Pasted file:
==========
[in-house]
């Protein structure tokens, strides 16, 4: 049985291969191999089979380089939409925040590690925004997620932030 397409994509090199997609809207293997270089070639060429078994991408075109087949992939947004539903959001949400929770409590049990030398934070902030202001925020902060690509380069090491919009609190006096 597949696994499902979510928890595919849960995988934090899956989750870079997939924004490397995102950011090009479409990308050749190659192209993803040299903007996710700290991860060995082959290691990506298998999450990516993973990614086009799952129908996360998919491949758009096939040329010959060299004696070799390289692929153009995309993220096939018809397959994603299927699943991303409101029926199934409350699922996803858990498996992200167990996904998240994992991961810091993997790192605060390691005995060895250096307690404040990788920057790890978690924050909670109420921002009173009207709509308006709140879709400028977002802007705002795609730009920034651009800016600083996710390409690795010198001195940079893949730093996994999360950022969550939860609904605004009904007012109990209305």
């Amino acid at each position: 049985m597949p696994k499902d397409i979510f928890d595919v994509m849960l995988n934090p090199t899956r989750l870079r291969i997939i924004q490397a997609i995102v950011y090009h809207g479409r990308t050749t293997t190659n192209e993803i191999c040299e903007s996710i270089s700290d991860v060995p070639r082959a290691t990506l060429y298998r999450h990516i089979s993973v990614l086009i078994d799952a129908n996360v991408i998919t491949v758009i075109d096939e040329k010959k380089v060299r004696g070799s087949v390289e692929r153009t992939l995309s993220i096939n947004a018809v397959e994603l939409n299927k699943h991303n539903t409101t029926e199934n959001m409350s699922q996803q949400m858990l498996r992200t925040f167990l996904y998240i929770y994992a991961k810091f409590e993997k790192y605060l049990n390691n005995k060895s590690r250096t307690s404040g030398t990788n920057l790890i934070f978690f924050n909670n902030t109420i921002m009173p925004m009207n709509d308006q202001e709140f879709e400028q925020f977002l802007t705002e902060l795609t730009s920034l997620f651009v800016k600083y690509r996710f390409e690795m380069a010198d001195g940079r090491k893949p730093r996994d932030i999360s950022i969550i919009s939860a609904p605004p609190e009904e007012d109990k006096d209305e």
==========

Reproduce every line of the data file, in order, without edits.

[in-house]
């Protein structure tokens, strides 16, 4: 049985291969191999089979380089939409925040590690925004997620932030 397409994509090199997609809207293997270089070639060429078994991408075109087949992939947004539903959001949400929770409590049990030398934070902030202001925020902060690509380069090491919009609190006096 597949696994499902979510928890595919849960995988934090899956989750870079997939924004490397995102950011090009479409990308050749190659192209993803040299903007996710700290991860060995082959290691990506298998999450990516993973990614086009799952129908996360998919491949758009096939040329010959060299004696070799390289692929153009995309993220096939018809397959994603299927699943991303409101029926199934409350699922996803858990498996992200167990996904998240994992991961810091993997790192605060390691005995060895250096307690404040990788920057790890978690924050909670109420921002009173009207709509308006709140879709400028977002802007705002795609730009920034651009800016600083996710390409690795010198001195940079893949730093996994999360950022969550939860609904605004009904007012109990209305």
């Amino acid at each position: 049985m597949p696994k499902d397409i979510f928890d595919v994509m849960l995988n934090p090199t899956r989750l870079r291969i997939i924004q490397a997609i995102v950011y090009h809207g479409r990308t050749t293997t190659n192209e993803i191999c040299e903007s996710i270089s700290d991860v060995p070639r082959a290691t990506l060429y298998r999450h990516i089979s993973v990614l086009i078994d799952a129908n996360v991408i998919t491949v758009i075109d096939e040329k010959k380089v060299r004696g070799s087949v390289e692929r153009t992939l995309s993220i096939n947004a018809v397959e994603l939409n299927k699943h991303n539903t409101t029926e199934n959001m409350s699922q996803q949400m858990l498996r992200t925040f167990l996904y998240i929770y994992a991961k810091f409590e993997k790192y605060l049990n390691n005995k060895s590690r250096t307690s404040g030398t990788n920057l790890i934070f978690f924050n909670n902030t109420i921002m009173p925004m009207n709509d308006q202001e709140f879709e400028q925020f977002l802007t705002e902060l795609t730009s920034l997620f651009v800016k600083y690509r996710f390409e690795m380069a010198d001195g940079r090491k893949p730093r996994d932030i999360s950022i969550i919009s939860a609904p605004p609190e009904e007012d109990k006096d209305e």